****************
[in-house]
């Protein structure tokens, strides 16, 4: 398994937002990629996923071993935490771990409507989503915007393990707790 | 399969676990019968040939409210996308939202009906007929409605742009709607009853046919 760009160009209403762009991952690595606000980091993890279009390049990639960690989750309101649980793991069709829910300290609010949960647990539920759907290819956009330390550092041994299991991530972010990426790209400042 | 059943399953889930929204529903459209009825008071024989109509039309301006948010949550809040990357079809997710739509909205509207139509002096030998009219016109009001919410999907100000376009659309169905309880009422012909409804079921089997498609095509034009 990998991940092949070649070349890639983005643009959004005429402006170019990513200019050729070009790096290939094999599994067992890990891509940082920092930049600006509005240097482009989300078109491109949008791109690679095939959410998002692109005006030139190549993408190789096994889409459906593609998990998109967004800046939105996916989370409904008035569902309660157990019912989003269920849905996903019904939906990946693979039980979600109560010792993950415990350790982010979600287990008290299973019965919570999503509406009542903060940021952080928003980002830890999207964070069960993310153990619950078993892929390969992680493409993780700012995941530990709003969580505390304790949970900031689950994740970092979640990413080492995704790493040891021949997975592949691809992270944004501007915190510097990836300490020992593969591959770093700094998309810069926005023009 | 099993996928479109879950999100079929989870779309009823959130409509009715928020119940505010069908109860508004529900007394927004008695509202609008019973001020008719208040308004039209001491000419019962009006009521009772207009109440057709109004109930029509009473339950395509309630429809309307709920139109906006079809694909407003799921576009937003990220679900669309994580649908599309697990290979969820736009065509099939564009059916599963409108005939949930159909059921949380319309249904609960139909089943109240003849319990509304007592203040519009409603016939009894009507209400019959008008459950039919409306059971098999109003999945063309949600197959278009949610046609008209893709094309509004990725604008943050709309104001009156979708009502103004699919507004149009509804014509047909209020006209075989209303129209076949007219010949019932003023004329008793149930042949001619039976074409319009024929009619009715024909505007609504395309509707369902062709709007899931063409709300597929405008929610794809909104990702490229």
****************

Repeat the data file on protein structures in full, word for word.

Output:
[in-house]
């Protein structure tokens, strides 16, 4: 398994937002990629996923071993935490771990409507989503915007393990707790 | 399969676990019968040939409210996308939202009906007929409605742009709607009853046919 760009160009209403762009991952690595606000980091993890279009390049990639960690989750309101649980793991069709829910300290609010949960647990539920759907290819956009330390550092041994299991991530972010990426790209400042 | 059943399953889930929204529903459209009825008071024989109509039309301006948010949550809040990357079809997710739509909205509207139509002096030998009219016109009001919410999907100000376009659309169905309880009422012909409804079921089997498609095509034009 990998991940092949070649070349890639983005643009959004005429402006170019990513200019050729070009790096290939094999599994067992890990891509940082920092930049600006509005240097482009989300078109491109949008791109690679095939959410998002692109005006030139190549993408190789096994889409459906593609998990998109967004800046939105996916989370409904008035569902309660157990019912989003269920849905996903019904939906990946693979039980979600109560010792993950415990350790982010979600287990008290299973019965919570999503509406009542903060940021952080928003980002830890999207964070069960993310153990619950078993892929390969992680493409993780700012995941530990709003969580505390304790949970900031689950994740970092979640990413080492995704790493040891021949997975592949691809992270944004501007915190510097990836300490020992593969591959770093700094998309810069926005023009 | 099993996928479109879950999100079929989870779309009823959130409509009715928020119940505010069908109860508004529900007394927004008695509202609008019973001020008719208040308004039209001491000419019962009006009521009772207009109440057709109004109930029509009473339950395509309630429809309307709920139109906006079809694909407003799921576009937003990220679900669309994580649908599309697990290979969820736009065509099939564009059916599963409108005939949930159909059921949380319309249904609960139909089943109240003849319990509304007592203040519009409603016939009894009507209400019959008008459950039919409306059971098999109003999945063309949600197959278009949610046609008209893709094309509004990725604008943050709309104001009156979708009502103004699919507004149009509804014509047909209020006209075989209303129209076949007219010949019932003023004329008793149930042949001619039976074409319009024929009619009715024909505007609504395309509707369902062709709007899931063409709300597929405008929610794809909104990702490229």